A new Nuffield Trust report finds that despite long-standing goals, there is limited evidence that the different policies to integrate health and social care services within the UK’s four countries have made a difference to patients, or to how well services are integrated.
Over 20 years of reforms to better join up health and social care services across the four UK nations have made little difference to patients and service users, or the extent to which services are integrated.
A report published by the Nuffield Trust finds there is limited evidence that similar policies pursued by the four UK nations – including pooling budgets and creating new integrated boards and committees – have dramatically improved patient experience, quality of services or supported the delivery of more care outside of hospitals.
As the government’s proposals for integrated health and care services continue their journey through parliament, the report warns without concurrent investment in social care and broader public service it is very likely the latest reforms will not yield the results ministers hope for.
The report, Integrating health and social care: A comparison of policy and progress across the four countries of the UK finds:
- Similar integration policies followed by England, Wales and Scotland have not led to any meaningful improvement in satisfaction with care and support, improvements in delayed transfers of care have not been sustained and the age-adjusted rate of emergency admissions to hospitals has not fallen. Data available varied between countries and was more limited for Northern Ireland.
- These efforts have failed to overcome longstanding barriers to support more joined up working, or provide for the resources, infrastructure and necessary staff to meaningfully integrate services and move more care out of hospitals. The maturity of relationships and partnership-working are more important to systems working well together than shuffling or changing organisational structures.
- There is limited evidence that pooling budgets across health and social care has created savings and financial savings should not be the primary goal of integration policies.
- While short-term funding has enabled some change the constraints on funding from the government in broader health and social care services has been a limiting factor.
- While each country in the UK have significantly different approaches to how health and social care are organised, each nation has attempted to drive integrated care delivery by changing the way services are planned, financed and commissioned in hopes that more coordinated service delivery will naturally follow.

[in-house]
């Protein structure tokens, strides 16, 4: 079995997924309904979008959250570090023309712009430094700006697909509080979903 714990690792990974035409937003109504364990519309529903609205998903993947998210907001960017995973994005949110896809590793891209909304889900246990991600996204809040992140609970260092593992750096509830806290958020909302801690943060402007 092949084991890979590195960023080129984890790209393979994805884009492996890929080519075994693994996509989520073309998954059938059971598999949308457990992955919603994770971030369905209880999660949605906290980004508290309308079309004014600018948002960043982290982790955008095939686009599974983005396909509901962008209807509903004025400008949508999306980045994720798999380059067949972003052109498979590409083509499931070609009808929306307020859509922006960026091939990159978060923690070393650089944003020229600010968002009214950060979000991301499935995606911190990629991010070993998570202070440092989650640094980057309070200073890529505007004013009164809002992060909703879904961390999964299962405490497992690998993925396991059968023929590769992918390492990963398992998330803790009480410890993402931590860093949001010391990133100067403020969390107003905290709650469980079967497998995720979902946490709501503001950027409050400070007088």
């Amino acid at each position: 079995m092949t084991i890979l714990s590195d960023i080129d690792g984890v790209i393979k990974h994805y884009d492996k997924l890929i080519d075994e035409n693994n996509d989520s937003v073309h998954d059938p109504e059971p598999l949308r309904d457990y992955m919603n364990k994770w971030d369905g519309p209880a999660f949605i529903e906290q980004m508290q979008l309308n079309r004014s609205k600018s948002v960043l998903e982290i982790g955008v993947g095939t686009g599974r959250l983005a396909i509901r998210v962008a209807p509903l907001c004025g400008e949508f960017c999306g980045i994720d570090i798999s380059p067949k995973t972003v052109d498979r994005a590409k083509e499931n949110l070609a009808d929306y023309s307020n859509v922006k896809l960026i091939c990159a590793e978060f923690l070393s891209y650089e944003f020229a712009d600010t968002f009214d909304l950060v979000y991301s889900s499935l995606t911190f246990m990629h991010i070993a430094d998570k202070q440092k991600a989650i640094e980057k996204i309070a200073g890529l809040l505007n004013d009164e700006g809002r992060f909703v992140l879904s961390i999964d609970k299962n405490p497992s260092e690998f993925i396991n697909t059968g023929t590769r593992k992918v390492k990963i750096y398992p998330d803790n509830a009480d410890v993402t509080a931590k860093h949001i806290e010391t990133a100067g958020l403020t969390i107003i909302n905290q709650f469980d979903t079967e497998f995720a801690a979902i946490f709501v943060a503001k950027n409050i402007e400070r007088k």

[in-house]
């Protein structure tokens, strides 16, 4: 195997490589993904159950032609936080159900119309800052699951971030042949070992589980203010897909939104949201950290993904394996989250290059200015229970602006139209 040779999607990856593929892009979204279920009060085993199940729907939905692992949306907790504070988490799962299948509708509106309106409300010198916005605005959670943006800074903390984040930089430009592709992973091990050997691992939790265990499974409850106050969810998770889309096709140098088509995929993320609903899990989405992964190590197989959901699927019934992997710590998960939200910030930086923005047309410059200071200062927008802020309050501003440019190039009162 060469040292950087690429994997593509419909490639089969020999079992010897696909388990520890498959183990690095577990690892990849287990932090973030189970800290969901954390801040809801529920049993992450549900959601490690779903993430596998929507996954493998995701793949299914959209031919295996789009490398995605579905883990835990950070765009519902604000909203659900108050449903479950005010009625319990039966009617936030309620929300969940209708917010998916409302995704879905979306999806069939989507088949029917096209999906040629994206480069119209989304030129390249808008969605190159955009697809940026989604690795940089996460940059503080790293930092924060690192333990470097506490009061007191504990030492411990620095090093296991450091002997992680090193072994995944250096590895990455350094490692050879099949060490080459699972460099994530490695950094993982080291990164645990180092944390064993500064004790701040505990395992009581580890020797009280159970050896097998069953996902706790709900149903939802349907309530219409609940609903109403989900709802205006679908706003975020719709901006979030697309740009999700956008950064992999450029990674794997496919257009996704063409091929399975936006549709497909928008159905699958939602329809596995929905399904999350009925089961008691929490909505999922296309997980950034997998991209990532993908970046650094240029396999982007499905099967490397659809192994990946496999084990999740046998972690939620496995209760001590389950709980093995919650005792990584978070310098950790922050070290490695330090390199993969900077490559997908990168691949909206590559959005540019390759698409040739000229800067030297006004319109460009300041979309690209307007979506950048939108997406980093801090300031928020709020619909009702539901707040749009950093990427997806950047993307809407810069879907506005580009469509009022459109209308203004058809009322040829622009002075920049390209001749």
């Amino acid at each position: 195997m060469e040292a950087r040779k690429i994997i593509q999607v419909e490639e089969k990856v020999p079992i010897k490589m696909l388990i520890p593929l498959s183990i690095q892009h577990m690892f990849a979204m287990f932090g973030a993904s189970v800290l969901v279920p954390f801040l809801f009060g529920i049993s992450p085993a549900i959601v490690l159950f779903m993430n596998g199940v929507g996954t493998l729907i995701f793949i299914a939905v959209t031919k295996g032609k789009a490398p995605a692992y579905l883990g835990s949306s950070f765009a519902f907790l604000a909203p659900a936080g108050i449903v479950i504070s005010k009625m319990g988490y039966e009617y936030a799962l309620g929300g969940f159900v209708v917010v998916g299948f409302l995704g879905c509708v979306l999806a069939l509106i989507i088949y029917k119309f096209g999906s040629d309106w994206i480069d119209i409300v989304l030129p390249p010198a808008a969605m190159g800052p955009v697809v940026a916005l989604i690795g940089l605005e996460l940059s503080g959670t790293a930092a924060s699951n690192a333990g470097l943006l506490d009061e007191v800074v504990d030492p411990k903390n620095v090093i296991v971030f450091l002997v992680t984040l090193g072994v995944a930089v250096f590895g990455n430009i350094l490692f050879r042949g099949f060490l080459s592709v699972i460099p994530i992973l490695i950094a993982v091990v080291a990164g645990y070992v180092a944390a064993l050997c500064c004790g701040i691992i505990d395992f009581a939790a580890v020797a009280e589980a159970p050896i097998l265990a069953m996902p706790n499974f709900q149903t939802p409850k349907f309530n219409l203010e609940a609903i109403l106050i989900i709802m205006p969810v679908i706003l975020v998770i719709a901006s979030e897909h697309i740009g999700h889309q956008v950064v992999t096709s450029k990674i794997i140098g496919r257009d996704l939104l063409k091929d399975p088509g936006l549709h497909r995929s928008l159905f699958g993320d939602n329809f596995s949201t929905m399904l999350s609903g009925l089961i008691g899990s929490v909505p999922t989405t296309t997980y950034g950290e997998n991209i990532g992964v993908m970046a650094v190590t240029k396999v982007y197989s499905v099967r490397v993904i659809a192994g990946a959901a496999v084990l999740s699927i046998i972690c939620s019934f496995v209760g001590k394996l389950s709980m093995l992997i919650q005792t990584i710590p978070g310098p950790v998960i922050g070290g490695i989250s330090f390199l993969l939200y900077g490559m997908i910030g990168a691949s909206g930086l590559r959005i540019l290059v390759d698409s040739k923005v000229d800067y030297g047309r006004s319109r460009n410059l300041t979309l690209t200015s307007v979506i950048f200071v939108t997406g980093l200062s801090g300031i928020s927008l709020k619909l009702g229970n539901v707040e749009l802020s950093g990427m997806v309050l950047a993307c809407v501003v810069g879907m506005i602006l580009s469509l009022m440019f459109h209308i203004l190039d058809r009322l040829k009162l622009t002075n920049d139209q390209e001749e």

- Not enough consideration has been made of different cultures and priorities across health and social care or to broader economic or political contexts that have impacted how integration is delivered.
The report highlights that varying levels of financial resources in health and social care in each of the four countries has slowed efforts to reform, there has been falling investment in housing, education and wider public services which all play in part in people’s health and wellbeing.
To overcome the cycle of failed initiatives, the authors urge policy-makers to shift focus away from organisational and structural reform and instead focus on the behaviours, incentives, skills and resources needed to integrate services at the front line.
Nuffield Trust Senior Fellow Sarah Reed, the co-author of the report, said:
“That over 20 years of reforms has translated into only modest improvements for patients across each country of the UK raises important questions about what integrated care can realistically achieve, and why countries with significant contextual differences appear to end up with similar results.
“Part of the explanation may be that policymakers have continuously fallen back on the same financial and structural levers to encourage integration, including short term funding pilots, setting up joint boards and committees, and pooling budgets. Often these initiatives have failed to learn from or build on the efforts that came before it, or address the broader culture, incentives, and infrastructure needed to make integration work.
“There is also only so much integration is likely to achieve while there remains a significant mismatch in the funding and staffing available across health and social care. The ability for integration to improve population health will also be limited by broader factors that affect how able people are to live independent, healthy lives. These challenges require long-term solutions which cannot be solved alone by integrating services.
“Ultimately if we intend to create meaningful change for service users, then more attention must be paid to services themselves and the experiences of those who use them.”